Since early summer, we at Plastics News have been hearing about a pressing shortage of PET film. Several film buyers have contacted our newsroom, wanting to know why we weren't reporting on this issue.
Around Independence Day, my editor assigned me to research the topic; over the next two months of digging, I found that there does appear to be a hefty shortage, particularly in thin gauges of PET film required for converting applications.
More than one person I spoke with (always on the condition that we not reveal the source) stated a variation on a theme: I've been buying PET film for years, and this is the worst I've ever seen it.
In all, I contacted more than a dozen well-placed sources from the buying, selling, production and distribution sides of the issue. The vast majority did not return my calls. The handful who did pleaded that their names not appear in print though they all congratulated Plastics News for speaking out on industry's behalf.
What I heard is that the shortage has been caused by too much demand for flat-screen television sets, LCD screens for portable electronic devices, and solar panels; or some sort of price cookery by Asian suppliers; or U.S. resin makers who shut down PET film capacity at the start of the economic downturn.
One guy who isn't afraid to see his name in print is Mike Dewsbury, vice president of packaging at consulting firm Resin Technology Inc. in Fort Worth, Texas. With more than three decades of industry experience under his belt, Mike offered some excellent insights into what's going on:
* We're still emerging from the worst U.S. economic crisis since the Great Depression. People aren't buying as many gizmos and gadgets, not to mention that VHS tapes and X-ray film once mainstays of the PET film industry have all but been replaced by digital media.
* Remember when the Commerce Department found that exporters from Brazil, China, Thailand and the United Arab Emirates sold PET film in the U.S. at less than fair value? (Margins ranged from 28.7 to 44.4 percent for the Brazilians, 3.5 to 76.7 percent for the Chinese, 6.1 percent for Thai exporters and 4.8 percent for the UAE firms, according to a Sept. 18, 2008, news release.) Some of the U.S. companies crying now about materials costs and scarcity were blowing their horns atop the anti-dumping duties bandwagon before the economy took a tumble.
* In Asia, Polyplex Corp. Ltd. is investing in plants in Thailand and Turkey; M/s. Astro Plastics Pvt. Ltd. is bringing Pakistan's first-ever biaxially oriented PET film line up in 2011; and several Chinese companies are preparing for increased demand in their home market. But thanks to the anti-dumping duties, not one of these PET film producers is in a hurry to touch the U.S. market with a 10-foot pole.
* Capacity for making PET film in North America still does exist (though a lot of people still blame DuPont for shutting down PET film production at its Florence, S.C., plant this year as it consolidates polyester films in Hopewell, Va.).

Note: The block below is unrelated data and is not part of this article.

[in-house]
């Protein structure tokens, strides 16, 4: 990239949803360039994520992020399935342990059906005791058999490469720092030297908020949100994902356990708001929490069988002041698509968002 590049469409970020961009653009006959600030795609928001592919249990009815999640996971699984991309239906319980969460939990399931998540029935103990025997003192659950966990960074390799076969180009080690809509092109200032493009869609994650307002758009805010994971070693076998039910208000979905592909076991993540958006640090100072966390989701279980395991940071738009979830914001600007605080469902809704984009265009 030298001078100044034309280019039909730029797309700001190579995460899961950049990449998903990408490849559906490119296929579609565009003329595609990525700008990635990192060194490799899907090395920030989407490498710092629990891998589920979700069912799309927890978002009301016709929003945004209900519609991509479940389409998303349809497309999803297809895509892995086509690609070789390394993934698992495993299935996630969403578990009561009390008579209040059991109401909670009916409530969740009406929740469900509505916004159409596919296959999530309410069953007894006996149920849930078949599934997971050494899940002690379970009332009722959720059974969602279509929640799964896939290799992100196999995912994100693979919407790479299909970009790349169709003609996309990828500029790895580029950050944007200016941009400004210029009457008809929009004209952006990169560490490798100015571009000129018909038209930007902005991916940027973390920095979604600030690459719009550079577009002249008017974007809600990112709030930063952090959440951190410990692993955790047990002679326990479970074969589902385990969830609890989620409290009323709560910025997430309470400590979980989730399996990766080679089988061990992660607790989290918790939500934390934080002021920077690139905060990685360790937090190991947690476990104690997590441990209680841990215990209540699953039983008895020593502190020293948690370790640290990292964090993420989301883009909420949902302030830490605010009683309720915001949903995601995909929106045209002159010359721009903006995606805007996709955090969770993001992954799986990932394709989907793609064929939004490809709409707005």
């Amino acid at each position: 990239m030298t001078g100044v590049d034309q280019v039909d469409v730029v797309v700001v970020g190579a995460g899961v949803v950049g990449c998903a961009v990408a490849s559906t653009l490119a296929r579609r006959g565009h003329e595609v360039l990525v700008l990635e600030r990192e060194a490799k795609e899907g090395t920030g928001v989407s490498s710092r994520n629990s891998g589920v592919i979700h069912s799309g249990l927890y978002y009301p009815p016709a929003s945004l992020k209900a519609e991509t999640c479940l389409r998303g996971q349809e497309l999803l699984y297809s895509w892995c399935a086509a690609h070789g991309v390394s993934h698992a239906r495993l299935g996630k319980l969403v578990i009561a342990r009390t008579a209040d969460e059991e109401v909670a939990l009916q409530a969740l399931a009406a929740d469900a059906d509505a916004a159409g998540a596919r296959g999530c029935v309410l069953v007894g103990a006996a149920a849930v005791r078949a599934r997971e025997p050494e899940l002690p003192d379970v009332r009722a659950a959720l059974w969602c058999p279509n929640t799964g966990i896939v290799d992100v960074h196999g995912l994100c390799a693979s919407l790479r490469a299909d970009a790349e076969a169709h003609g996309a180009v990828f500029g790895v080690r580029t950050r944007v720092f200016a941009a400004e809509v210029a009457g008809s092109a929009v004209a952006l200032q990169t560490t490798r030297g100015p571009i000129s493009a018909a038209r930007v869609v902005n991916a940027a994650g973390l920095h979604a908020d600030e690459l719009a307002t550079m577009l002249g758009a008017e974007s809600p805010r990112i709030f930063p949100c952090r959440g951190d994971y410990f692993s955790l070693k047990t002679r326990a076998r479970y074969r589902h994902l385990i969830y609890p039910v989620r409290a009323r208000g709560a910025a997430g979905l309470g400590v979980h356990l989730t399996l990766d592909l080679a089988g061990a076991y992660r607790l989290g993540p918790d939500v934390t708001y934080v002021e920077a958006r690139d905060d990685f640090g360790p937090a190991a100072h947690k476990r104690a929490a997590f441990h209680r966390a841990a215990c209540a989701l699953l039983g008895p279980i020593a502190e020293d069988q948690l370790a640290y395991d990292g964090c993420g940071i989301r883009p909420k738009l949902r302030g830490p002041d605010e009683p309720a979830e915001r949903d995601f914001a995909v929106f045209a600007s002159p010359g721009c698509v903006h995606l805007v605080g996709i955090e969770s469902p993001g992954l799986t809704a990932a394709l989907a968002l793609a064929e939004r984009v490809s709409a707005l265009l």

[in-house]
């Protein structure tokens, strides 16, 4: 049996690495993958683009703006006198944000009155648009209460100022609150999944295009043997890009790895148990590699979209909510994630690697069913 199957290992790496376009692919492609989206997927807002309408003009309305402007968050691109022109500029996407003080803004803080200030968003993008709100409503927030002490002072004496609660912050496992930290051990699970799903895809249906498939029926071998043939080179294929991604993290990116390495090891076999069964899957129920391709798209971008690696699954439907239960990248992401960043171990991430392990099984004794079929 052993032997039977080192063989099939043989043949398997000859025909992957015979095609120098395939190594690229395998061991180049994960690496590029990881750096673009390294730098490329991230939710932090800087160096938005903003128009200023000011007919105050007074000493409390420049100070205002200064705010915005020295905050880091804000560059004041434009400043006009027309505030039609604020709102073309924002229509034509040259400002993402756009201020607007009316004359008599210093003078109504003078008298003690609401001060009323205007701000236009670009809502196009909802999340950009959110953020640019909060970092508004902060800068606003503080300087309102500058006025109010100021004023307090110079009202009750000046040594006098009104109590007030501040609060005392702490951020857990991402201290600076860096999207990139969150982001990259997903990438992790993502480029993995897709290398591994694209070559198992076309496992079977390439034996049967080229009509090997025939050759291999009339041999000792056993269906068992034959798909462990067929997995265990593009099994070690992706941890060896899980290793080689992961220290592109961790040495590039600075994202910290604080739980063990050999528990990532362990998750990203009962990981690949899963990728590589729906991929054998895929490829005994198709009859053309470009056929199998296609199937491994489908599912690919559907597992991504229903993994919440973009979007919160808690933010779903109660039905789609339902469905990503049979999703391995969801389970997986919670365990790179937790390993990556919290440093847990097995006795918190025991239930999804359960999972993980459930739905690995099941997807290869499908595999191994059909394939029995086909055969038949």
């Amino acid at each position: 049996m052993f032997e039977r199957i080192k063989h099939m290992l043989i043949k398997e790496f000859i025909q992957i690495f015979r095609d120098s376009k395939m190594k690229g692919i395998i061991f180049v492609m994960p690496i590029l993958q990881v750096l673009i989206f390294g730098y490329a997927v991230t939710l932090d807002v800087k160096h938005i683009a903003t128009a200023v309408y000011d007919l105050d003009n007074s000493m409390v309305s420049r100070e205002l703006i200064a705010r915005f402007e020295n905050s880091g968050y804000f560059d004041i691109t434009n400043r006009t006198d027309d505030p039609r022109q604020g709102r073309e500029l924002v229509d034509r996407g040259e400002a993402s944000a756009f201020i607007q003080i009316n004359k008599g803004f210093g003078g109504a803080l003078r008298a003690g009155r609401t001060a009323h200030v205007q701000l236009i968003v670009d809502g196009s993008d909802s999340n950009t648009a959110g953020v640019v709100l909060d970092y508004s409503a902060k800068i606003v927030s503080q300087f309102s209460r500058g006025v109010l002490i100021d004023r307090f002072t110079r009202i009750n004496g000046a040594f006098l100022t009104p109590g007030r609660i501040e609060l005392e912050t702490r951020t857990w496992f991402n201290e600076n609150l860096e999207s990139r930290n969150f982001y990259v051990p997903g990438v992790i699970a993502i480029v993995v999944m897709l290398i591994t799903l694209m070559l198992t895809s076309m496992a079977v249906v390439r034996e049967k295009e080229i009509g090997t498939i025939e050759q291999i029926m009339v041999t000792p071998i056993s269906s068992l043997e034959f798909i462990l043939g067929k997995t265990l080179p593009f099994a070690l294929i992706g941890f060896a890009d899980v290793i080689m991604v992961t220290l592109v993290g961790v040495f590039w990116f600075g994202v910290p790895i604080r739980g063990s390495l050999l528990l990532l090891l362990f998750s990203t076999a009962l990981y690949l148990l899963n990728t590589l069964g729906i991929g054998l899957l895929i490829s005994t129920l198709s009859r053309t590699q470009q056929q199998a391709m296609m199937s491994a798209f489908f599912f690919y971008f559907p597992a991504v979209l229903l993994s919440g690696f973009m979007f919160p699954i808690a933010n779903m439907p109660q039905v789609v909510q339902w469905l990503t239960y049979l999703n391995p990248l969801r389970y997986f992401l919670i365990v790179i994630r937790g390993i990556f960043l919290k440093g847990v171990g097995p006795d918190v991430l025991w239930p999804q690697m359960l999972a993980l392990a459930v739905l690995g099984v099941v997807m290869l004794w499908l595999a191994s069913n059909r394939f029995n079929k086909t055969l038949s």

Both Flex Americas SA de CV and India's Uflex Ltd. are bringing film capacity on line in Mexico.
But they're dependent on demand, and so far, clients haven't been banging at their doors.
For firms thinking of building their own PET plants, Dewsbury said: All you do is reduce [market] pricing, and at some point the Asian-Middle Eastern tsunami is going to come back.
With the PET film shortage, it boils down to this: a waiting game. Waiting for the U.S. economy consumer demand in particular to pick up. Waiting to see if anti-dumping duties will cause foreign materials suppliers to continue to avoid the U.S. market in droves. Waiting to see how resin production in the Middle East shapes up in this decade and what kind of price the source producers will want to set.
Toray Plastics America Inc. of North Kingston, R.I., has responded to the shortage by introducing Torayfan PC3, a metalized polypropylene film that the firm touts as a replacement for PET film in some barrier applications, particularly food pouches. That's smart thinking and marketing.
Unless something drastically changes in the next couple of months, U.S. companies that need PET film are going to have to resign themselves to the shortage and try their best to come up with viable alternatives. Producers would do well to study the example of metalizer Vacumet Corp. of Wayne, N.J., which this summer, according to a recent release, broadened its PET film supply chain, fast-tracked efforts on new metalized barrier technologies and materials, and worked with vendors to secure credible forward delivery schedules.
But in the short term, at least, U.S. companies will continue to reap the whirlwind: economic tumbleweeds blowing across the landscape; empty warehouses that foreign suppliers don't want to fill with film, thanks to our protectionist laws; and additional film capacity that beckons like a mirage across the Mexican desert, waiting for a change in the winds from the north.
Not to sound another kind of alarm bell, but RTI's Dewsbury also mentioned that it's not just PET film that could be affected: I don't know that the same thing is going to happen in the PET industry to affect bottle producers but it could.
It might be a good idea to start thinking about Plan B now, if you haven't already. At the very least, get used to buying your PET film from overseas.